SENATE COMMITTEES PONDER UTILITY RELOCATION COSTS
The Senate Business and Commerce Committee held a joint meeting Thursday with the Transportation and Homeland Security Committee to hear testimony on the procedure and cost of relocating utilities that lie within the state right-of -way. When a road or highway is improved, utility connections that lie within the right-of-way must be moved to make way for new construction.
Amadeo Saenz, Assistant Director of Engineering Operations for the Texas Department of Transportation, testified that the type of road or highway affects who will bear the cost. For state funded roads and highways, utility companies must pay for the relocation of any connections. For highways that are part of the federal interstate highway system, the cost of relocation to utility companies is reimbursed by the state of Texas.
Saenz said that the administrative costs for relocation management tops $30 million per year and requires 430 full time employees. He added that utility relocation can delay road construction if the utility lacks the funds to complete relocation. Saenz recommended a new fee structure that would create a fund to subsidize relocation under those circumstances.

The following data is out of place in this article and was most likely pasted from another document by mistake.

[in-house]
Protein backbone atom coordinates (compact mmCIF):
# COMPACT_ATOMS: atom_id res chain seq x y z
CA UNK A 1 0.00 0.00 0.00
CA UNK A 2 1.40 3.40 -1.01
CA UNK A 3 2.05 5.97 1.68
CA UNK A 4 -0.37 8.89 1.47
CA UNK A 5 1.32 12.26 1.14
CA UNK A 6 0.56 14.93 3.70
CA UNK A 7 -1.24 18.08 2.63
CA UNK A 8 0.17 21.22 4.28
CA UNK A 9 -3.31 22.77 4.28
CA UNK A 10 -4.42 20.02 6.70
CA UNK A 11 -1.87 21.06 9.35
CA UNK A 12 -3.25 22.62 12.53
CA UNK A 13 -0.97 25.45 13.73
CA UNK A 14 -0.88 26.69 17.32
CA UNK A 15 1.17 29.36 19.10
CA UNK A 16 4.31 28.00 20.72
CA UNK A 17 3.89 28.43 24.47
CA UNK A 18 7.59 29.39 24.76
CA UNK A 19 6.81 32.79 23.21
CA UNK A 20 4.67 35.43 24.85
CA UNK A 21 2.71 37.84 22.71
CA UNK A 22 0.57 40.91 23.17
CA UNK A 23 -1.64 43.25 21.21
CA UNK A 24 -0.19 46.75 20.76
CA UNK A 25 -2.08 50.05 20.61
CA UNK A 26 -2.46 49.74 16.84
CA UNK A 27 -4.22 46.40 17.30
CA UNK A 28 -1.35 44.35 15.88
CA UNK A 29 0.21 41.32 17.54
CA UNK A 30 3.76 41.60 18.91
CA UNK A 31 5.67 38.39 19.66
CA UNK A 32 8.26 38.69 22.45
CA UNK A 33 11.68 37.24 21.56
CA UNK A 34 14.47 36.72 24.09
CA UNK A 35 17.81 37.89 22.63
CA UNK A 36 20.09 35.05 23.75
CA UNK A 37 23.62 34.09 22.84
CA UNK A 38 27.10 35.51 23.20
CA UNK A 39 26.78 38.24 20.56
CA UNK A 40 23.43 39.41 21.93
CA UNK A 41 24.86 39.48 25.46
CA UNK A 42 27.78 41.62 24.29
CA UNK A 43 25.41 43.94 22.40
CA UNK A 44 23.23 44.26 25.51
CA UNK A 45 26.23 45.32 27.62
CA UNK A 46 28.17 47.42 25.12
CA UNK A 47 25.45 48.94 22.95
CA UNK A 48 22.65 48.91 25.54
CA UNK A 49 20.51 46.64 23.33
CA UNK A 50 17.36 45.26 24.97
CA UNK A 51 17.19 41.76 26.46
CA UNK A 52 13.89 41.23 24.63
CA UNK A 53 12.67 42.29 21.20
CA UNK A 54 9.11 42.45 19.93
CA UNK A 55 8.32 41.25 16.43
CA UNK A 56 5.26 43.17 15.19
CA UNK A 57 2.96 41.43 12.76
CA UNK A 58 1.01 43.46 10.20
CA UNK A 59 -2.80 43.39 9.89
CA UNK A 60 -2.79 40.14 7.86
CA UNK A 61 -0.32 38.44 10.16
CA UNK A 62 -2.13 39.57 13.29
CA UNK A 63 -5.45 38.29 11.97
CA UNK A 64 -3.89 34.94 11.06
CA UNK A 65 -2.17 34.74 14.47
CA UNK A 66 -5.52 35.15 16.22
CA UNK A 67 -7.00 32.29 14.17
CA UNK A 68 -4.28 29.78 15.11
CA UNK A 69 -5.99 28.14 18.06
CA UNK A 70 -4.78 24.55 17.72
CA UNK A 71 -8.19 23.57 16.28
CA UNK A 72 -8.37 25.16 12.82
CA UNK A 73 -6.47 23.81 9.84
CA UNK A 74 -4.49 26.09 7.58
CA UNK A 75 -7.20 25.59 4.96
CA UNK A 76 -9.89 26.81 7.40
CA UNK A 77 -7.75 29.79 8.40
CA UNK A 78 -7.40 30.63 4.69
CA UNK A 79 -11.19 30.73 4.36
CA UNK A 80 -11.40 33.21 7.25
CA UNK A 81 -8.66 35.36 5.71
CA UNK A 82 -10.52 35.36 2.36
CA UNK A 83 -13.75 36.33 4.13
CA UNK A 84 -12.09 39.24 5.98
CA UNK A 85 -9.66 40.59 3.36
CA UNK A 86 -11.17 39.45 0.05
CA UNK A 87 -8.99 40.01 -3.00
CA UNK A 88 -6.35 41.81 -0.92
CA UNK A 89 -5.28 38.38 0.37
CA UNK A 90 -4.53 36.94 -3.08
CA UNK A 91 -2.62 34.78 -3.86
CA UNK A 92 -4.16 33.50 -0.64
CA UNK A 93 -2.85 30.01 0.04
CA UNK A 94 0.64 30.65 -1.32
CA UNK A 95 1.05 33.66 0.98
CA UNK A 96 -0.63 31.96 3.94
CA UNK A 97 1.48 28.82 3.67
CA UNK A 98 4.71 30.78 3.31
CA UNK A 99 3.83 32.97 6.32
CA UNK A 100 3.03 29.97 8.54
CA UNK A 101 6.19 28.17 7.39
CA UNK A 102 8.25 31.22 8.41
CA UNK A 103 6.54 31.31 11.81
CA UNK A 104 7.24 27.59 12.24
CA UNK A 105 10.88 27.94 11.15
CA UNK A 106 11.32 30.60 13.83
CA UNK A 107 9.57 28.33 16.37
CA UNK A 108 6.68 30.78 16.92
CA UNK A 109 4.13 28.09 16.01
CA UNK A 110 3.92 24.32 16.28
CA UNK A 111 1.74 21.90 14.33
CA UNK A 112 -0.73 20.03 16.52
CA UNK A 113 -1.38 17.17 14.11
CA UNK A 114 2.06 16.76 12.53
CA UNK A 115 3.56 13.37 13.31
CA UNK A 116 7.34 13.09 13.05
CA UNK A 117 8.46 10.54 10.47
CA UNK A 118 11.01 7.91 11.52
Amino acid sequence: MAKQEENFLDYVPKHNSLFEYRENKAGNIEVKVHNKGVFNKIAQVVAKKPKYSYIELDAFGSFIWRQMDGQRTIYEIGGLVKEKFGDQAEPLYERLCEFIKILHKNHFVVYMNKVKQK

Transportation and Homeland Security Committee Chair Senator John Carona of Dallas questioned the wisdom of transferring additional costs for relocation to utility companies. He said while this may save taxpayers money in lower taxes due to lower transportation costs, they will pay the difference to utility companies in higher rates.
Bryan Gonnerman, Vice-President for Legislative Affairs for AT&T Texas, testified that his company is happy to work with the Texas Department of Transportation in order to make utility relocation smoother and faster. He did advocate two positions before the joint committee. First, he said, Texas should preserve its current practice of full reimbursement of expenses for relocation due to federal highway expansion or improvement. Second, he advocated a cost sharing program between industry and the state, where each party pays for half of the relocation costs for utilities along toll roads. Outside funding sources for these roads, from the federal government in the case of the first, and toll fees in the case of the second, make it feasible for the state to pay for all or part of the cost in order to maintain lower utility rates. Gonnerman added that utility companies consider state relocation policies when determining the level of investment they will put into a state.
A full report on the cost and procedures of utility relocation commissioned last session by House Bill 2702, will be delivered to the Legislature by a special study committee by the end of the year.